Three Teams Tied at World Cup


The two-man teams representing Scotland, Sweden and Canada finished tied atop the leaderboard with 10-under-par 62s following Thursday's opening round of the EMC World Cup, the final World Golf Championships event of 2001.
Spain and New Zealand were together in fourth place after 9-under 63s, while Ireland, South Africa and host Japan finished knotted in sixth at minus-eight. Denmark and England shared ninth place with 7-under 65s.
The dynamic American duo of Tiger Woods and David Duval, ranked first and third in the world, respectively, began the defense of their title in somewhat shaky fashion with a 6-under 66. They were alongside six other teams including Fiji, featuring 2000 Masters champion Vijay Singh, and Australia, with young guns Aaron Baddeley and Adam Scott.
Dean Robertson, who replaced the injured Volvo PGA champion Andrew Oldcorn for Scotland, collected seven birdies in the four-ball format, while teammate Andrew Coltart recorded three. The Scots had a chance to take sole possession of the lead but Robertson missed a six-foot putt for eagle at the par-5 18th.
'It would have been a lovely way to finish a lovely day, but unfortunately it wasn't,' said Robertson, who birdied all four par-5s at The Taiheiyo Club's Gotemba Course in Japan.
The towering Robert Karlsson, who was paired with British Open runner-up Niclas Fasth, eagled the sixth and 18th holes to fuel Sweden's climb to the top.
'We started out slow, but finally got rolling from the sixth hole,' Karlsson said. 'Niclas made a couple of real nice birdies and it was a lot of fun out there.'
Karlsson's eagle at the sixth was set up by a 250-yard 2-iron to three feet. He made a three at the last by rolling in a 20-footer.
Canadians Mike Weir and Ian Leggatt made a tremendous surge on the way to the clubhouse with a back-nine 29. Weir, winner of the Tour Championship in a playoff earlier this month, produced six of his team's 10 birdies on Thursday.
Read 'Weir Understands History of 'World Cup''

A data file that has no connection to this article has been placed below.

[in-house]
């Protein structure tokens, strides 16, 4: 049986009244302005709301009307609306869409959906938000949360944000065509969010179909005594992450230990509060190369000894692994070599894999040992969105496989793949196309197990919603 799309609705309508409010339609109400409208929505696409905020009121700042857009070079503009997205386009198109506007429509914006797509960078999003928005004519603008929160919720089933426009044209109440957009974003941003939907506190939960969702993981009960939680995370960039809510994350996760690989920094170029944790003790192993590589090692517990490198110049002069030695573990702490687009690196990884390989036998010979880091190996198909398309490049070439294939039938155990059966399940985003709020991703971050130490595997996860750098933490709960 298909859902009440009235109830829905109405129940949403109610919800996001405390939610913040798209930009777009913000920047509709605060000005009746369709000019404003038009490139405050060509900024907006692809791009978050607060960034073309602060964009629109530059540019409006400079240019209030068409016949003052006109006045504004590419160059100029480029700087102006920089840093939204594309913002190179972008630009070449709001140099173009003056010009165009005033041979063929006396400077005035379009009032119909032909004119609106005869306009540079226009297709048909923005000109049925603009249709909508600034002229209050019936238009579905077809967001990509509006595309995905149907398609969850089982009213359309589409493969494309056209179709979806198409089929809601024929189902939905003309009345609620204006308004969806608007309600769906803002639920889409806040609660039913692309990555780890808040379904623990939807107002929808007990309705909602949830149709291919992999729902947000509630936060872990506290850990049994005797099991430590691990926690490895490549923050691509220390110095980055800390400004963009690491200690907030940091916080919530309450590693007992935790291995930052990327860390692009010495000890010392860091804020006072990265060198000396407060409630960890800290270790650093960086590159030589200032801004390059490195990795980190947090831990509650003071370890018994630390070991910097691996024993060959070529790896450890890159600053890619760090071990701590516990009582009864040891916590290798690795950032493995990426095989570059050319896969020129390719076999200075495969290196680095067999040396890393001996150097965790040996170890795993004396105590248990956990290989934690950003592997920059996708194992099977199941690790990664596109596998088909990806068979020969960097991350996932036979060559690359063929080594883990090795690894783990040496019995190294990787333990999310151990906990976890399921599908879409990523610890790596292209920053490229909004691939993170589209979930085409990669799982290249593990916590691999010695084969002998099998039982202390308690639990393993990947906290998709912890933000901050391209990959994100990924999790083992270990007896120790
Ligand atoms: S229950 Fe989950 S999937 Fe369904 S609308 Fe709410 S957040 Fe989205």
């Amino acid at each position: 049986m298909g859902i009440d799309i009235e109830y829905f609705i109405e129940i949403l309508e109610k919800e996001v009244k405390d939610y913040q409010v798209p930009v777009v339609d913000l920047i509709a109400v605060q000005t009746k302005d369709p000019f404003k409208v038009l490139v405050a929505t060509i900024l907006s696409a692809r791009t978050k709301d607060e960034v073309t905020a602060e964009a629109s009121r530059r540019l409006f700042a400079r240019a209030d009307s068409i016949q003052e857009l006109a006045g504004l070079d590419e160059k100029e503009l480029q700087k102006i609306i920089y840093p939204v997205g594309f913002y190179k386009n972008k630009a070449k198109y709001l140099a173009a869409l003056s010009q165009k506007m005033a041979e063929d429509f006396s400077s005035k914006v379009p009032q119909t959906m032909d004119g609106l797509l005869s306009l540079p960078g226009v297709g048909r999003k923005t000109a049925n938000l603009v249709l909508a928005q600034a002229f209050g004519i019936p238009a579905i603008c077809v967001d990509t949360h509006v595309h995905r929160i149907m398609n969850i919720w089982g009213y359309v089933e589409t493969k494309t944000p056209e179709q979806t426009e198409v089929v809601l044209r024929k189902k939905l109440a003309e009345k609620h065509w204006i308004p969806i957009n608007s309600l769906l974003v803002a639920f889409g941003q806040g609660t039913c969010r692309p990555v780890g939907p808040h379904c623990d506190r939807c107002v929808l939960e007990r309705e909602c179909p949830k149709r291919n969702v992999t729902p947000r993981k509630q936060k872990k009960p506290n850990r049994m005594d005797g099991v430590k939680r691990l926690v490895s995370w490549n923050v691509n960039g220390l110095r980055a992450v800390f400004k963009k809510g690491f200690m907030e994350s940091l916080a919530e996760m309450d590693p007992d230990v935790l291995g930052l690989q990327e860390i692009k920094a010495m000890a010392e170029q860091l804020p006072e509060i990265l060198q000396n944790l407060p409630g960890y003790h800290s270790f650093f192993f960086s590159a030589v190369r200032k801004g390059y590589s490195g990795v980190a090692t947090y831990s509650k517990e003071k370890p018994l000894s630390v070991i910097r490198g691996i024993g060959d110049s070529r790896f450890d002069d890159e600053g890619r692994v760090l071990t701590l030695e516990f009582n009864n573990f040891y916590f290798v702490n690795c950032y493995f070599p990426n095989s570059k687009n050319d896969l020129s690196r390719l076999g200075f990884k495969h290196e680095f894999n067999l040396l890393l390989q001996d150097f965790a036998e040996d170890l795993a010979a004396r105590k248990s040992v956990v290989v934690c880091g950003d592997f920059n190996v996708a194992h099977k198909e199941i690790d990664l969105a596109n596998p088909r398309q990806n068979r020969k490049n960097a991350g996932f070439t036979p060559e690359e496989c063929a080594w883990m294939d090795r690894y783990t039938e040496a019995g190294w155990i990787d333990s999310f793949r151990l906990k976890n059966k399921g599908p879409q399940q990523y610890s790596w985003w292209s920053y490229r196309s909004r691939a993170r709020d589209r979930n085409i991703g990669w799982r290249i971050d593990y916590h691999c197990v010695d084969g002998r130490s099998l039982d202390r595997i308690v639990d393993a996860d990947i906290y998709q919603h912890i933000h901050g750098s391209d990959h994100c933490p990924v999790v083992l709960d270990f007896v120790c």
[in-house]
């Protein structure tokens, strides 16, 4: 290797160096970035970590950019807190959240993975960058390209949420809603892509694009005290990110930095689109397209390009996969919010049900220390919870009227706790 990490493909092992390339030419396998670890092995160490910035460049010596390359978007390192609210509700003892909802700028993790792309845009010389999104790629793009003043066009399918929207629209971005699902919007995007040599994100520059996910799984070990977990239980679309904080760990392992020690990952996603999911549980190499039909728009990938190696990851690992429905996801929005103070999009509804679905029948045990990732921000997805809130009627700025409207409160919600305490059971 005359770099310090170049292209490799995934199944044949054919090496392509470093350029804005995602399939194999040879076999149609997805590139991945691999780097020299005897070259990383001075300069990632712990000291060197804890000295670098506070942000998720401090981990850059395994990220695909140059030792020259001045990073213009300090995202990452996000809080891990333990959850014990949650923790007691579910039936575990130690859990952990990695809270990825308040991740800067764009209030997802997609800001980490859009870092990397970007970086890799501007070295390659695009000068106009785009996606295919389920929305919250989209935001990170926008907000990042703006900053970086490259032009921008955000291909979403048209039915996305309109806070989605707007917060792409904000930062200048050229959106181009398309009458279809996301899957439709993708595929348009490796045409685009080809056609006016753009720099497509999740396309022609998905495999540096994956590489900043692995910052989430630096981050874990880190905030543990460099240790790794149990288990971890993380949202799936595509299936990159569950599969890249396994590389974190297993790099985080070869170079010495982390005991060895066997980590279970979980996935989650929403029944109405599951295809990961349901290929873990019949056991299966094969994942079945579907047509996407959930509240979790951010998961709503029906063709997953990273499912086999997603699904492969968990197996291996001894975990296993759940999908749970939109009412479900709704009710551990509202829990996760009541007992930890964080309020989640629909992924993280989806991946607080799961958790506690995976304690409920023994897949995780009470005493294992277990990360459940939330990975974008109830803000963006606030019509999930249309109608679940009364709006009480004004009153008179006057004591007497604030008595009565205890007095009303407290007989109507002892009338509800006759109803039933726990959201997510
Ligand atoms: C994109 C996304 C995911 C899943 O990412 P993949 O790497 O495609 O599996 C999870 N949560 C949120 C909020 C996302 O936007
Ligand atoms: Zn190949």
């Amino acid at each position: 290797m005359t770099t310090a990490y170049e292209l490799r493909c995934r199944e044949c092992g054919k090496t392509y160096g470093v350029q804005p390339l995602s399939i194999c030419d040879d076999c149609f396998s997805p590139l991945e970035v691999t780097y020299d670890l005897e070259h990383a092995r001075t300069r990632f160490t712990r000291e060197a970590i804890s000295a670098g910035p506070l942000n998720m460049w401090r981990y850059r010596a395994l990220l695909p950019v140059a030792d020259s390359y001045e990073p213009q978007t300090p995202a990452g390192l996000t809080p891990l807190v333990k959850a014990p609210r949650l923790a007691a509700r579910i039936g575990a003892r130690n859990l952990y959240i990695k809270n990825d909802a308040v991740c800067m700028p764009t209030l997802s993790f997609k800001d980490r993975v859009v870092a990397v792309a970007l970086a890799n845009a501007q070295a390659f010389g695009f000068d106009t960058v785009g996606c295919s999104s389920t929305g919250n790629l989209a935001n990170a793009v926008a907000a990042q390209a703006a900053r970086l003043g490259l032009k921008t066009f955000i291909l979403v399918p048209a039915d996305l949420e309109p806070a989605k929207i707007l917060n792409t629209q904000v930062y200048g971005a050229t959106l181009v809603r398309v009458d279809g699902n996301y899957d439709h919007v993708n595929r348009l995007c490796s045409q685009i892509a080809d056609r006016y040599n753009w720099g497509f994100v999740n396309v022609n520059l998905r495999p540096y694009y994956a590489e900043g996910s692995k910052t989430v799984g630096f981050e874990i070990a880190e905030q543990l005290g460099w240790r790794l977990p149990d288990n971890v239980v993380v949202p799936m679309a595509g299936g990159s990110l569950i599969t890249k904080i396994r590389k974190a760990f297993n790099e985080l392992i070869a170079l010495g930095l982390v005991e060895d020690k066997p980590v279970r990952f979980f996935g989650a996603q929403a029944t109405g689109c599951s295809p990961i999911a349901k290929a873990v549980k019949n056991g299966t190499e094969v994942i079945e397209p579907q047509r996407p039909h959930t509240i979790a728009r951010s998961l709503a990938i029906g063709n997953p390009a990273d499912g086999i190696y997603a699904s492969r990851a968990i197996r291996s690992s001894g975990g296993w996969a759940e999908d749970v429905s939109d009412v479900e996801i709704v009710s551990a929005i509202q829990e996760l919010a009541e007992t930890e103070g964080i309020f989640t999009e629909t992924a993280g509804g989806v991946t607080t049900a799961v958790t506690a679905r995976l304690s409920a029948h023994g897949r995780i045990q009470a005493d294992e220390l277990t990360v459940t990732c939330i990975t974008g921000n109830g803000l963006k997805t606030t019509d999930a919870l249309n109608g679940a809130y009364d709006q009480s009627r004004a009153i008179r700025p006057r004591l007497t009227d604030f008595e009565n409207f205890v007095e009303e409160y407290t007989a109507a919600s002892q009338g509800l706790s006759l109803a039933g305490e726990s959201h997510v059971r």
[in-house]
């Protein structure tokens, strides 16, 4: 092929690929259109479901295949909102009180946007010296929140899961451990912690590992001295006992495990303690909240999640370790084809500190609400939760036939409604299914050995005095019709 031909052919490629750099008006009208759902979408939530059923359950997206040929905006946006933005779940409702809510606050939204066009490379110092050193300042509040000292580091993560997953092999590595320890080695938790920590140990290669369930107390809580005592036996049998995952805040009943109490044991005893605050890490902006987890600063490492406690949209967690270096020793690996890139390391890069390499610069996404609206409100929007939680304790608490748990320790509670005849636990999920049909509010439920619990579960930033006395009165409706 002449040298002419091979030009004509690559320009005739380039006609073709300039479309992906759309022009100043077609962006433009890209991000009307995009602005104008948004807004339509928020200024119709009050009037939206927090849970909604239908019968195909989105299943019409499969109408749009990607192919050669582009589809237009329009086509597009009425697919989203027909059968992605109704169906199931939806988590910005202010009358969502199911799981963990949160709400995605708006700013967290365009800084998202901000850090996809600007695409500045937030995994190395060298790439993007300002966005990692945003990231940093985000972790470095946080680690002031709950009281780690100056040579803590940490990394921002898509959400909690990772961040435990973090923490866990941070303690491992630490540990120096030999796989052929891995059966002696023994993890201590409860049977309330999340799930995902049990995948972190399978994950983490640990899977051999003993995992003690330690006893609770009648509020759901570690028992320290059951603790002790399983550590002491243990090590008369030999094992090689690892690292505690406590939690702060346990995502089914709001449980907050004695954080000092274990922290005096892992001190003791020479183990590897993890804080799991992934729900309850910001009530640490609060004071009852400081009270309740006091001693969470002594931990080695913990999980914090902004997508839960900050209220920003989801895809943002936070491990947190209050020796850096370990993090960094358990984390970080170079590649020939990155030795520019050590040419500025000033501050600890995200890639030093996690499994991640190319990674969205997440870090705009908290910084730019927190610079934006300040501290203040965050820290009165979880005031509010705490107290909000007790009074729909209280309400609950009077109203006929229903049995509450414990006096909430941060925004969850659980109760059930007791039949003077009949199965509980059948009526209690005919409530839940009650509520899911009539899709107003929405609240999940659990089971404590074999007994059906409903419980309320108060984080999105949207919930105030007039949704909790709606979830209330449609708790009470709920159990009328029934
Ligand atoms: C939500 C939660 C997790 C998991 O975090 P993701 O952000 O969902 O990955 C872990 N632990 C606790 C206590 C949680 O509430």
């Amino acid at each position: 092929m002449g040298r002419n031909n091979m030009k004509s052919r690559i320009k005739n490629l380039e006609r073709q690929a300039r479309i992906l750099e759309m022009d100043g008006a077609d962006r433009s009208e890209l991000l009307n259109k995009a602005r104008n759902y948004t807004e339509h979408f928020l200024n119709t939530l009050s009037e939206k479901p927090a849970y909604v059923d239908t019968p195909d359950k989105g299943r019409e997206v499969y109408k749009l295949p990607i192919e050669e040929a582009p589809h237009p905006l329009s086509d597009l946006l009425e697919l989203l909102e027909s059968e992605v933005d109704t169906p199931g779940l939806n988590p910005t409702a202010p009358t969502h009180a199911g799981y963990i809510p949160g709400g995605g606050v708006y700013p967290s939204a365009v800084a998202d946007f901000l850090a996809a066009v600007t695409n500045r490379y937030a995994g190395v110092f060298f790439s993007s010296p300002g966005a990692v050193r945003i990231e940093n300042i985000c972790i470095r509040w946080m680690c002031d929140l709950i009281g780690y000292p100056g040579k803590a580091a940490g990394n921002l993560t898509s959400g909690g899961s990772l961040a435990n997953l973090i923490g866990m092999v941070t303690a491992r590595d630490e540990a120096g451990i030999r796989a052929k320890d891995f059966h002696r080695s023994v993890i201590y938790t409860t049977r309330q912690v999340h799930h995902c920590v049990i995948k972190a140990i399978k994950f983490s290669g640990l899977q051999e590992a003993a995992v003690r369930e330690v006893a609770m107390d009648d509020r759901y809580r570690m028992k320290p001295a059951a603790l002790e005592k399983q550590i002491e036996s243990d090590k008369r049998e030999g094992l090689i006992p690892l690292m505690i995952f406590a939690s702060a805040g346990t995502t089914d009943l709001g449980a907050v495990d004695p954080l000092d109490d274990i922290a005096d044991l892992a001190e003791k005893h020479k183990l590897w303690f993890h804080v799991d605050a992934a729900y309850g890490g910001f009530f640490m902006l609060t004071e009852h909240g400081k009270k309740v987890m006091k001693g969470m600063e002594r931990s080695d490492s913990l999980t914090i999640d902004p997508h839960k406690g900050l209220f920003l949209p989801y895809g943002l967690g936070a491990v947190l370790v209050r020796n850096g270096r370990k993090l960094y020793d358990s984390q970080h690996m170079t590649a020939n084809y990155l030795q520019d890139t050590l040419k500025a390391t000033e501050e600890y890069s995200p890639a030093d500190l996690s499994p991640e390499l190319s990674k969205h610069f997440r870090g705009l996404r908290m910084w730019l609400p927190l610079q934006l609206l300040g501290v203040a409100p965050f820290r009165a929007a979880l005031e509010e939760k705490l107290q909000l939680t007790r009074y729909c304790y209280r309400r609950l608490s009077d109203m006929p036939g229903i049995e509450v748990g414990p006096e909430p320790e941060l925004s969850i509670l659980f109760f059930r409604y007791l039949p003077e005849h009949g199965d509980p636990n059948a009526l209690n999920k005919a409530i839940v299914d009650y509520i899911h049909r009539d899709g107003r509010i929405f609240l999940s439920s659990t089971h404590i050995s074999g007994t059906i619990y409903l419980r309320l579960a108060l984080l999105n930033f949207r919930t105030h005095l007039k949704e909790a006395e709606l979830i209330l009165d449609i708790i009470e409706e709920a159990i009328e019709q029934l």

Sergio Garcia, who is coming off his best season after winning twice on the PGA Tour in the U.S. and adding a third career victory on the European Tour, racked up eight birdies, including four in a row to close his round with fellow Spaniard Miguel Angel Jimenez.
The dream pairing for the U.S. didn't click in the first round.
Woods dumped his approach to the 15th in a bunker and barely kept his next shot from the sand on the green. Although Duval birdied the hole to negate Woods' troubles, the reigning British Open champ took a practice putt on the 16th green and was assessed a two-stroke penalty.
The penalty was enforced on the 17th, wiping away Duval's birdie there and making the best score on the hole Woods' par.
'I wasn't swinging well and I definitely wasn't putting well. Add those two things together, and you're not going to get low scores,' said Woods, who won five times on the PGA Tour this season but had stretches of inconsistency. 'If I would have made a couple of more putts, we could have shot a little lower.'
The U.S. is seeking its third straight World Cup title and its 24th overall. Before successfully joining forces with Duval in Argentina last year, Woods teamed up with Mark O'Meara to win the event in Malaysia in 1999.
The 24 teams in the field will play an alternate-shot format in Friday's second round.
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